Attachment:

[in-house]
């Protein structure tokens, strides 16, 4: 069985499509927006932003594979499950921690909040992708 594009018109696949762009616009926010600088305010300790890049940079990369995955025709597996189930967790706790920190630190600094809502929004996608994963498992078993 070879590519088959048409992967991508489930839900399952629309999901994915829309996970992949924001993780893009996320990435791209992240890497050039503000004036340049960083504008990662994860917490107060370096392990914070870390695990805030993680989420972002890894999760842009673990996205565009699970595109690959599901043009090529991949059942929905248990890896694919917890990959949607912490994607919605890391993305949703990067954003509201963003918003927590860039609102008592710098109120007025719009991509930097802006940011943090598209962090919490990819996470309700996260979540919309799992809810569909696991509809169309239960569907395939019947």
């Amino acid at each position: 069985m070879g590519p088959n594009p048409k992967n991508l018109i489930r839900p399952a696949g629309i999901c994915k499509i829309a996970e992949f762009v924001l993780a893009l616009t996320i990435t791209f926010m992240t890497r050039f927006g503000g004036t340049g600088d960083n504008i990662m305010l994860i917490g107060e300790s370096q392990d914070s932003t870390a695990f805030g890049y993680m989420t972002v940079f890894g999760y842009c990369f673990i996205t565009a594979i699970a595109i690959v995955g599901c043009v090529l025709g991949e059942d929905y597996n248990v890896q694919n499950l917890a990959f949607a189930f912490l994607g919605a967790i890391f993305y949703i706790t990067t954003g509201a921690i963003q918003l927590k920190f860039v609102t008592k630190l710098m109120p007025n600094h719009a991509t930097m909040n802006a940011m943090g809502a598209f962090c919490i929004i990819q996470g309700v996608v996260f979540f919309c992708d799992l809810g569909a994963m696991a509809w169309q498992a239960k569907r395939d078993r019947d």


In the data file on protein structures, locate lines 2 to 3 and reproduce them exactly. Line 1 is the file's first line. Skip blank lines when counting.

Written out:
């Protein structure tokens, strides 16, 4: 069985499509927006932003594979499950921690909040992708 594009018109696949762009616009926010600088305010300790890049940079990369995955025709597996189930967790706790920190630190600094809502929004996608994963498992078993 070879590519088959048409992967991508489930839900399952629309999901994915829309996970992949924001993780893009996320990435791209992240890497050039503000004036340049960083504008990662994860917490107060370096392990914070870390695990805030993680989420972002890894999760842009673990996205565009699970595109690959599901043009090529991949059942929905248990890896694919917890990959949607912490994607919605890391993305949703990067954003509201963003918003927590860039609102008592710098109120007025719009991509930097802006940011943090598209962090919490990819996470309700996260979540919309799992809810569909696991509809169309239960569907395939019947």
């Amino acid at each position: 069985m070879g590519p088959n594009p048409k992967n991508l018109i489930r839900p399952a696949g629309i999901c994915k499509i829309a996970e992949f762009v924001l993780a893009l616009t996320i990435t791209f926010m992240t890497r050039f927006g503000g004036t340049g600088d960083n504008i990662m305010l994860i917490g107060e300790s370096q392990d914070s932003t870390a695990f805030g890049y993680m989420t972002v940079f890894g999760y842009c990369f673990i996205t565009a594979i699970a595109i690959v995955g599901c043009v090529l025709g991949e059942d929905y597996n248990v890896q694919n499950l917890a990959f949607a189930f912490l994607g919605a967790i890391f993305y949703i706790t990067t954003g509201a921690i963003q918003l927590k920190f860039v609102t008592k630190l710098m109120p007025n600094h719009a991509t930097m909040n802006a940011m943090g809502a598209f962090c919490i929004i990819q996470g309700v996608v996260f979540f919309c992708d799992l809810g569909a994963m696991a509809w169309q498992a239960k569907r395939d078993r019947d």